Reham’s journey and mine intersected in a grey-carpeted community centre in Jordan’s capital in 2013. Along with my husband, the film-maker William Stirling, and the film producer Georgina Paget, we were working on a drama therapy project, a production of Euripides’ The Trojan Women, with an all-female cast of Syrian refugees.
The idea had been born in Africa six months before: we’d been hired by a Kenyan fresh produce company to make training videos for their vegetable packers, and had turned the films into a mini soap opera, workshopping scripts with the packers. We’d been struck by how much they had grown in confidence during the process.
When I mentioned the project to a press officer at Oxfam, she sighed, “I wish you could think of something for our Syrian refugees!” Willy and I, both classicists, remembered The Trojan Women. Euripides wrote it as an anti-war protest 2,500 years ago, after his state of Athens captured the neutral island of Melos, murdering all the men and selling the women into slavery. It seemed the perfect play to do. All we needed was to raise the money — and find the refugees.
Back in London, we gathered funds by throwing a party and emotionally blackmailing our friends. We found our Syrian cast by going around UNHCR food queues and community centres in Jordan, home to more than 650,000 Syrian refugees. We’d initially wanted to work in the Zaatari refugee camp but couldn’t get permission. However, UNHCR staff unofficially advised us that refugees living in the city were often more isolated and depressed than those in camps. So we approached the Queen Zain al-Sharif community centre in Hashmi Shamali. On the first day, we weren’t even sure anyone would show up, but we ended up running workshops for seven weeks for 50 women. Under the direction of the Syrian theatre director Omar Abusaada and his team, the women acted out events they had suffered or seen — snipers shooting, relations being dragged away. They mapped their journeys from Syria to Jordan; every house, every camp they had stayed in. Twenty-five of them took to the stage in Amman’s National Center for Culture and Arts to put on a performance of spine-chilling power. The production was asked to tour the US, the UK and Europe, but we couldn’t get visas for the women. Meanwhile, we did several other similar projects in Jordan with Syrian refugees: the first Arabic version of the musical Oliver!, backed by Cameron Mackintosh, and an Arabic rip-off of The Archers, set in a Syrian refugee camp, which was broadcast by the BBC.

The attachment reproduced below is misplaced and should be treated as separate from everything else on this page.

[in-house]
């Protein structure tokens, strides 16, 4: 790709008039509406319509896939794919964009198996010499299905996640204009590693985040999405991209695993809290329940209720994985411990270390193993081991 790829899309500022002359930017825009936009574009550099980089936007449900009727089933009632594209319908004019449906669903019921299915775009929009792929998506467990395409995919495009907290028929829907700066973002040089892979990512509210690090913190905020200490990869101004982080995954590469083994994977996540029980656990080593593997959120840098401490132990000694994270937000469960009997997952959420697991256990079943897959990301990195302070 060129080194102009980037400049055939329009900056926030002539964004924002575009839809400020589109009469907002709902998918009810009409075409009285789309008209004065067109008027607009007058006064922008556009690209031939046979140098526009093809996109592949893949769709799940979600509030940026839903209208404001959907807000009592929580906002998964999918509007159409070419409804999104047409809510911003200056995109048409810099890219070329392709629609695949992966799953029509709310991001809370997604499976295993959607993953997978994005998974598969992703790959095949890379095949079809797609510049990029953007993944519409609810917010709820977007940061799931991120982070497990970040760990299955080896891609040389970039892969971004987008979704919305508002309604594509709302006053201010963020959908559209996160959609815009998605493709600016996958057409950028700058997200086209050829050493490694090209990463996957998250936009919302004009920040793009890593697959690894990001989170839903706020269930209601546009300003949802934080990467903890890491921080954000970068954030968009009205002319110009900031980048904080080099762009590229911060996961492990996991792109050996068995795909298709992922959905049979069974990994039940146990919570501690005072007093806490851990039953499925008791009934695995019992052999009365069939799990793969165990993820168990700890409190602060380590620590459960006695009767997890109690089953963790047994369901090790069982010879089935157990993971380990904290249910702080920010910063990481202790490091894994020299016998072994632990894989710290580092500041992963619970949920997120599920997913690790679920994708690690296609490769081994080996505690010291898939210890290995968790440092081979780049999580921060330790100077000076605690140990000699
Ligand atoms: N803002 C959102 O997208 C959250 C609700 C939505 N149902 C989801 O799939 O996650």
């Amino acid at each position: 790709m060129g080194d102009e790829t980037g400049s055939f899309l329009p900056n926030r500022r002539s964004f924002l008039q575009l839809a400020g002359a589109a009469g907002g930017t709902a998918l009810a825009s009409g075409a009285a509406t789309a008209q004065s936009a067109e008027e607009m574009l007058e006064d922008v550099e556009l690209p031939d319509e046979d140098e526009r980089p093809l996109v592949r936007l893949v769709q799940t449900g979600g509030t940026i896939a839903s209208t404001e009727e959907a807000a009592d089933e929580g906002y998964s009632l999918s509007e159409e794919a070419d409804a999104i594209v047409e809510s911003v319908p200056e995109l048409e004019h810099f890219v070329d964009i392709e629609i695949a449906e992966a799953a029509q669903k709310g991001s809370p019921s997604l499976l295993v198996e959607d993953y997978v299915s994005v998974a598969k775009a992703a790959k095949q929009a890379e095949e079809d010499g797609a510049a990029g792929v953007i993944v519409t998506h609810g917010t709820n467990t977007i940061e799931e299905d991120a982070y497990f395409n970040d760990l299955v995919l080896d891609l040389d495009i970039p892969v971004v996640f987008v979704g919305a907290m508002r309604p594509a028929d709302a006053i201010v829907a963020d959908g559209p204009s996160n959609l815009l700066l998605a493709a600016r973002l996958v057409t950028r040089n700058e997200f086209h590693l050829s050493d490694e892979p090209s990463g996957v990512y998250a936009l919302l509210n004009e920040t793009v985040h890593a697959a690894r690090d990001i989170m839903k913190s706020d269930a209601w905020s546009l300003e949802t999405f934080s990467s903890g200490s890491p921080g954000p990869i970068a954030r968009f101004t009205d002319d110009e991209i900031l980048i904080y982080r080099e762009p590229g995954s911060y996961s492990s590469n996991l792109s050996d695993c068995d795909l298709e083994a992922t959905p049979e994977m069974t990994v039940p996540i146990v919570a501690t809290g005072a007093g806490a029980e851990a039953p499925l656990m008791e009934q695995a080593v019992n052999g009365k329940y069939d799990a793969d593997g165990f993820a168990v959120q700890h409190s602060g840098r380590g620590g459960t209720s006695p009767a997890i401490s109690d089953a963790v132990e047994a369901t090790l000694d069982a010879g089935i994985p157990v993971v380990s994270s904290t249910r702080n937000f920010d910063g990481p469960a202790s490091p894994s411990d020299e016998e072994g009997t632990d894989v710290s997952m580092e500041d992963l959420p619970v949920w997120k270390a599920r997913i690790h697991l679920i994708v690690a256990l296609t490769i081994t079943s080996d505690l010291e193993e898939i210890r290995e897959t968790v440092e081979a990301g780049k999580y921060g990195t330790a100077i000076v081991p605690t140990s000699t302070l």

But it is thanks to the producer Oliver King, executive director of Developing Artists, the theatrical charity which specialises in bringing international theatre tours to the UK, that Queens of Syria, our director Zoe Lafferty’s new re-working of The Trojan Women, finally arrived in London this month”. Our visas came thanks to various levels of political and diplomatic support. We’re still raising money, but we’ve had help from UNHCR, Oxfam, UN Women, various charitable foundations, and corporate and private sponsors.